@m_adam Hi Maxime, thanks for your detailed reply. I had a feeling that
EventAdd() performed an asynchronous operation (i.e., placed an event on the event queue) and therefore it didn't matter, since control of the main thread would not be relinquished until both
EndUndo() were called (regardless of sequence). However, as C4DS and you yourself pointed out, it makes more sense to call
EndUndo() prior to
This is not only true from a safety perspective, but the calls to
EndUndo() can be wrapped in a Python Context Manager, along exception handling and cleanup to be done automatically and correctly when a scope is exited. If one is going to undo whatever operation in case of an error, anyways (e.g., as part of said exception handling), it makes sense to call
c4d.EventAdd() after we know that the entire action was successfully performed.
I am going on the assumption that if my code performs some action inside of a
EndUndo() sequence, possibly consisting of multiple sub-actions and changes resulting in multiple
AddUndo() calls, then sees mid-action that there is an and it cannot continue, and assuming the Start/End undo sequence is wrapped in a Python context manager class. Python will call
EndUndo() on my behalf, as part of exiting the block governed by the context manager and then in the exception handler, I can perform an undo of the last action, undoing whatever sub-action did perform successfully (and added their AddUndo() pieces). Since this will hopefully leave everything in the same state that it was before the action was started, I am going to assume that there is no point in calling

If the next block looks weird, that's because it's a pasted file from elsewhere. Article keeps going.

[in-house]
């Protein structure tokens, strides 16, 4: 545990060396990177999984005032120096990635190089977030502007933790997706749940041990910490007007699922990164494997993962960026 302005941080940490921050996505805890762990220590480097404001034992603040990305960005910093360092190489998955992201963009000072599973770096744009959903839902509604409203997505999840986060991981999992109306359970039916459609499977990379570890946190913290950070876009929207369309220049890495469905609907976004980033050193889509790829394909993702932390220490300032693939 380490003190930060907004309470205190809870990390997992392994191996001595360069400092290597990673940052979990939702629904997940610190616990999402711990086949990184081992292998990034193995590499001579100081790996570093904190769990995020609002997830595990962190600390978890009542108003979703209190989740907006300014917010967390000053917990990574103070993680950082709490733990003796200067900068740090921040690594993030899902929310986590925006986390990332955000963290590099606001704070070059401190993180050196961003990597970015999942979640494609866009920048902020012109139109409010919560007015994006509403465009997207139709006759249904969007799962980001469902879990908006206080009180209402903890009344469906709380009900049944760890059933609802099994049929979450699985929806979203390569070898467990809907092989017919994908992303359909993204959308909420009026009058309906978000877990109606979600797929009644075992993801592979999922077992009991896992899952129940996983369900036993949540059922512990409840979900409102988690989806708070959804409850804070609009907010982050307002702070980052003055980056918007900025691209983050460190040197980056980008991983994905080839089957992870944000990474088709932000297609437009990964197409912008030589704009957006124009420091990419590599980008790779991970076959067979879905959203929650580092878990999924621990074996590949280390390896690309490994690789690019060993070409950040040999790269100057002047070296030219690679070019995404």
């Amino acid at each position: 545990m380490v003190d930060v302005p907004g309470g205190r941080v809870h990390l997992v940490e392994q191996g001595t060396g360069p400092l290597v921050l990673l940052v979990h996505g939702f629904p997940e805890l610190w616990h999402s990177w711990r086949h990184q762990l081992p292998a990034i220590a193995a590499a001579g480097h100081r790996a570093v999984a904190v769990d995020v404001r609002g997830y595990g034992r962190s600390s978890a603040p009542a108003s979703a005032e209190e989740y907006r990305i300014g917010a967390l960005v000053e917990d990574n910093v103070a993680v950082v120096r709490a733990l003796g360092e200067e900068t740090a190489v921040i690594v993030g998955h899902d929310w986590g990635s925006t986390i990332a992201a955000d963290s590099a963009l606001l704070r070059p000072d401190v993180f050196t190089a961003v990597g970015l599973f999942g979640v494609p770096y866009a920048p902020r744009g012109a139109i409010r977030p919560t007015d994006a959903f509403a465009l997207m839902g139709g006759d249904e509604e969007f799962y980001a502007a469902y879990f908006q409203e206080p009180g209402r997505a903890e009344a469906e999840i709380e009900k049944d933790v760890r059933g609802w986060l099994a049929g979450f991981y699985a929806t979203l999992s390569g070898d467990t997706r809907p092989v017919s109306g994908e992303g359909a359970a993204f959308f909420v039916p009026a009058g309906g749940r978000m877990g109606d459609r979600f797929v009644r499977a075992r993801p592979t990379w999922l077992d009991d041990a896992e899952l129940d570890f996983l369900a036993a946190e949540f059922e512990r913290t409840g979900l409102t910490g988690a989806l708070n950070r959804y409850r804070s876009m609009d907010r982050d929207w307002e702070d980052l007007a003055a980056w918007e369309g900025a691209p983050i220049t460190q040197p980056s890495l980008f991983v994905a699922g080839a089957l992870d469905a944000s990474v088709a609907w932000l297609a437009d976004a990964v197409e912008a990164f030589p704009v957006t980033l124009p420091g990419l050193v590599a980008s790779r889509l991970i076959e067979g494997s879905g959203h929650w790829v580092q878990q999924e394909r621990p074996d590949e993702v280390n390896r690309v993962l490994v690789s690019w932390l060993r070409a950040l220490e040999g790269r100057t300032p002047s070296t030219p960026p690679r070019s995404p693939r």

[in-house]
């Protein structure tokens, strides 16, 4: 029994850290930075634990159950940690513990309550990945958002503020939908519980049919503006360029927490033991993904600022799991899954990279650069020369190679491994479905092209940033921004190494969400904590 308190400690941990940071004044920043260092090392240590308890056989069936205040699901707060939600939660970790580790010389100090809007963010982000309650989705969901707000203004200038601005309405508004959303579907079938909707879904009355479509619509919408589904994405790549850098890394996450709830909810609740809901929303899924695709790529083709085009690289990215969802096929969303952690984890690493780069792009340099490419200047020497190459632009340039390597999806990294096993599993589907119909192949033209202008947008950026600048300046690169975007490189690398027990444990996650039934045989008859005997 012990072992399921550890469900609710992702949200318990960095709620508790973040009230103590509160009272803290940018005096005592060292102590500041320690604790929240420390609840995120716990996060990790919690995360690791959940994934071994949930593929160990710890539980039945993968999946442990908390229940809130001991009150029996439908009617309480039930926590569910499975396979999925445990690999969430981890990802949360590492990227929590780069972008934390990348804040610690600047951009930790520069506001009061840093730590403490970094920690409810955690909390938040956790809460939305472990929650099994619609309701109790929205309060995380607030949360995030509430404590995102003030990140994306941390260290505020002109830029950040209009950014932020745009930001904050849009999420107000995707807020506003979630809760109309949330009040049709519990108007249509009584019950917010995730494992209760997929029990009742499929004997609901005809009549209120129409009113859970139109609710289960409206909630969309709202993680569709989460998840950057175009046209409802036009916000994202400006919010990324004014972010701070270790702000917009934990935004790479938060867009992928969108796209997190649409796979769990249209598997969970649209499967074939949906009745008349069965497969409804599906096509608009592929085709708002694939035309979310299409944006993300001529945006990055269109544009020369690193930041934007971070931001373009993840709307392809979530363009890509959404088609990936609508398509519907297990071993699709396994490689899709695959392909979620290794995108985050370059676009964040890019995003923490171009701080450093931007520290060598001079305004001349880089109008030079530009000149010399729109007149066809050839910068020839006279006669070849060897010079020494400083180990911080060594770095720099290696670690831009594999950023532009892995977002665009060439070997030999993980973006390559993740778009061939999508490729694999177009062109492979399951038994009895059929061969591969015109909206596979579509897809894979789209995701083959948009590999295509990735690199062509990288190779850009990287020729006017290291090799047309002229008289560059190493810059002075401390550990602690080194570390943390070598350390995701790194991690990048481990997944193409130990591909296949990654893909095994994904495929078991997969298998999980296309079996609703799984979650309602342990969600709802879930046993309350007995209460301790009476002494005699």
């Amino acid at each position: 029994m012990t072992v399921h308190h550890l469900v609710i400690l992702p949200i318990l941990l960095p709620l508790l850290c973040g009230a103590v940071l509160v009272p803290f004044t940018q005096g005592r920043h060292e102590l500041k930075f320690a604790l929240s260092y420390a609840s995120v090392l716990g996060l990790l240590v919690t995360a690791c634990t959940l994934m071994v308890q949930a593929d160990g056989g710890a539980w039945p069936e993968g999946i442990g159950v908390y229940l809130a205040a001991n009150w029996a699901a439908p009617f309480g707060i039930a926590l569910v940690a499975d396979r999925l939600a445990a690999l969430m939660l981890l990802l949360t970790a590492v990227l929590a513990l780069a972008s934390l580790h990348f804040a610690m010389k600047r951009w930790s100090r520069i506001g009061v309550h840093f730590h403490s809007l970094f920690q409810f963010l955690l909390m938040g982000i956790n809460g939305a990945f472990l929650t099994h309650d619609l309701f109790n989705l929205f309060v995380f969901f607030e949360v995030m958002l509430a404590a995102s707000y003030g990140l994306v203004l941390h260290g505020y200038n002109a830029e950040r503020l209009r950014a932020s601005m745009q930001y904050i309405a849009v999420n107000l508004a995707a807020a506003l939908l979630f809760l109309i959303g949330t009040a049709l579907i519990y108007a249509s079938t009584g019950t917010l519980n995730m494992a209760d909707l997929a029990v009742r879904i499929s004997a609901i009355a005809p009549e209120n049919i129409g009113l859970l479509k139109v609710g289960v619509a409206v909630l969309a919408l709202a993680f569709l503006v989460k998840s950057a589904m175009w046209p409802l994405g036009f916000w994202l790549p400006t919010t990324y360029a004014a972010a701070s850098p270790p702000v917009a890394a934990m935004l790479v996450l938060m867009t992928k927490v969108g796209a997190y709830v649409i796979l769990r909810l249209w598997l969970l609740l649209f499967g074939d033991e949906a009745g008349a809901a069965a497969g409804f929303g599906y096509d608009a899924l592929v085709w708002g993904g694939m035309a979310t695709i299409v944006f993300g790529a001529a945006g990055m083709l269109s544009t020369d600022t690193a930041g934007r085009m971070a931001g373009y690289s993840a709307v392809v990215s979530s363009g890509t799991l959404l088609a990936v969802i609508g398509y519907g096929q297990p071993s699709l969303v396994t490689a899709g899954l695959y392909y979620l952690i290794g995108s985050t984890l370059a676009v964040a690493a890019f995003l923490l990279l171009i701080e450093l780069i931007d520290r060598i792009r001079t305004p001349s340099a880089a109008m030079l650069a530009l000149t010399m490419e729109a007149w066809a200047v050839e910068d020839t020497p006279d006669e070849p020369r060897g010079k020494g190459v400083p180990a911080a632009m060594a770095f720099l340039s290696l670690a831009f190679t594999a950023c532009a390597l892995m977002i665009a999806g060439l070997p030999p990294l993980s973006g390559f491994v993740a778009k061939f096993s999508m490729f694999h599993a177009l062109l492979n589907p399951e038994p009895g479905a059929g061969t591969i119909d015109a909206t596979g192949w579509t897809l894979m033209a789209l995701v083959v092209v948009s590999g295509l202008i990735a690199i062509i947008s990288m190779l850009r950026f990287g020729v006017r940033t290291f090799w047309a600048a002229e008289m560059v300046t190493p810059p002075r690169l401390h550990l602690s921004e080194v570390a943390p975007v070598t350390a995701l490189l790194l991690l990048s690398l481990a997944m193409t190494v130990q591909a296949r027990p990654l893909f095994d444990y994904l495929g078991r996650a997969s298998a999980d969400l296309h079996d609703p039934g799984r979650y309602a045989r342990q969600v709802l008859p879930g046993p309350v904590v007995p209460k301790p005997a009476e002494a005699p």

c4d.EventAdd() after the undo of the action is performed in my exception handler.
To summarize, here is an example scenario:
with MyUndoContextManager(doc) as undo_manager: # Calls StartUndo() as part of its Context Manager __enter__() method
# undo_manager will make the calls to AddUndo() based on our actions
DoOneLastThingAndCallAddUndoOnTheDoc(undo_manager); # Oh, oh, fails and throws exception
# Note: EndUndo() will get called as part of the implicit call to MyUndoContextManager's __exit__() method
# which will automatically get called when we exit this block due to the exception being thrown
c4d.EventAdd(); # This code will not get reached due to exception being thrown above
# An error occurred, get back to the initial state prior to the action
# Undo whichever action sub-steps were performed successfully and AddUndo()s got called for, if any
# Since the undo_manager object no longer exists, call DoUndo() on the doc object, directly
# Since, we reverted to the initial state before the action, there is no need to call c4d.EventAdd(), right?